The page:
Posted on Wed, Mar. 02, 2011
last updated: March 15, 2013 11:57:57 AM
WASHINGTON — The continued climb in global oil prices brought on by unrest in Libya is due more to fear than to a shortage of petroleum, but experts warned Wednesday that the Obama administration may have to take steps to drive prices down if they don't fall on their own soon.
The price for a barrel of crude oil for April delivery rose $2.60 Wednesday to $102.23 on the New York Mercantile Exchange — the first time that oil settled above $100 since September 2008, the month that the U.S. financial meltdown began in earnest.
"Global supply is adequate. This is really a fear trade," said Andrew Lebow, a broker at MF Global in New York.
Financial markets abhor an information vacuum and that's exactly what they have this week as media outlets across the globe provide often conflicting accounts of what is happening inside Libya.
What most reports agreed on Wednesday is that there was fierce fighting around Brega, an important oil city with a large refinery.
But the information parted ways on who was winning. Some reports said forces loyal to Libyan leader Moammar Gadhafi had recaptured the city, but other accounts said anti-government forces were celebrating the repulsion of the offensive.
There was also conflicting information about whether Libya is still exporting oil, and to what degree it continues producing oil after the evacuation of foreign nationals from across the globe.
"We are exporting oil. All the Libyan ports are working normally," Ziad Aliwa, the chairman of the Babel Shipping Co., a Libyan tanker operator, told McClatchy in a telephone interview. Oil continues to be exported to Spain and Italy, principal buyers of Libyan oil, he said, adding that "We have three tankers loading at the moment."
Aliwa insisted that oil is still being exported from offshore terminals at Brega, the scene of fighting on Wednesday, as well as at offshore locations at Zueitina and Melitah, though he conceded that "maybe the production (of oil) is down." Aliwa also said that natural gas was continuing to move through the Greenstream pipeline under the Mediterranean Sea to Italian oil company Eni.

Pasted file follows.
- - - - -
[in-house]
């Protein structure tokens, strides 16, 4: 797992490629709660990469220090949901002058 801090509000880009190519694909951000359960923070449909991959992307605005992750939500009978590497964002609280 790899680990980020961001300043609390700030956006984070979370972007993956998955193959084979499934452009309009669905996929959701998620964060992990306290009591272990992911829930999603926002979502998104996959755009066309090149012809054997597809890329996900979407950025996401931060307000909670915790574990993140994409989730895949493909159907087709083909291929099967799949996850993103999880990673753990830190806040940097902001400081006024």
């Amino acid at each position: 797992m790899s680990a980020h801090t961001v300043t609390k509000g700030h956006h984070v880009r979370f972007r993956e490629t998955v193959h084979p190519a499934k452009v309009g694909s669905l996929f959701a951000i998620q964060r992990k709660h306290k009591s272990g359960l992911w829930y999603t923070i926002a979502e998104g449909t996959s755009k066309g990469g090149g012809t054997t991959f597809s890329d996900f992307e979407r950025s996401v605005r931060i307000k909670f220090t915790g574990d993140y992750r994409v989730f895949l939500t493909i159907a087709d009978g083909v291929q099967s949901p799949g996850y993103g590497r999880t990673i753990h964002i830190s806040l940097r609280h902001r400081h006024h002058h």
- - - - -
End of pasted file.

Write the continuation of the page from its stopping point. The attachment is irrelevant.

That contradicts an earlier news release by Eni that it had suspended operations of the pipeline. Eni's spokesman Filippo Cotalini in Rome didn't respond to a request for comment.
The lack of clear information out of Libya continues to roil markets.
There's apparently some oil being exported from Libya, said Frank Verrastro, an energy expert at the Center for Strategic International Studies in Washington, citing confidential sources in Europe. But it's likely to be slowing to a trickle soon.
"How do you pay, and who do you pay? At what point do the insurance companies (with contracts) on tankers say that it's probably not a good idea to go into port? I'm thinking it's just a matter of days before all exports are shut off," said Verrastro, a veteran analyst. "In terms of shipping, it's going to be increasingly difficult to move stuff."
The conflicting information coming out of Libya may also be deliberate. If Gadhafi is able to export oil under payment to his regime, he's now fetching considerably more per barrel than he did two weeks ago.
"Why would you expect more visibility in a country undergoing civil war?" asked Kevin Book, a managing director of the energy research firm ClearView Energy Partners.
The unrest in Libya should add a $2-$4 risk premium per barrel to the price of global oil at delivery, Book estimates — a number far below what the futures markets are signaling for contracts of delivery of oil in April. There's no "complexity problem" — industry speak for damage to production as opposed to oil that's kept in the ground for whatever reason.
"Even a complexity problem isn't a $15 or $20 (a barrel) problem. The volumes aren't just that big" out of Libya, he said, noting uncertainty is a driver now. "If you don't know anything you definitely have to make sure you are covered, so you pay a premium in the absence of information that would tell you otherwise."
The question for President Barack Obama is whether there's anything he can do to knock down oil prices and provide relief to weary U.S. consumers, who are seeing disposable income shrink with the rise in gasoline prices.
AAA said Wednesday that a gallon of regular gasoline averaged above $3.38 a gallon nationwide, an increase of more than 19 cents over the past week and almost 29 cents from a month earlier.
A handful of lawmakers have called for releasing oil from the Strategic Petroleum Reserve to relieve price pressures. The problem, however, is that there's plenty of oil. If refiners need oil, they can get it and can likely get it cheaper than what they'd have to pay the U.S. government to tap the reserve.
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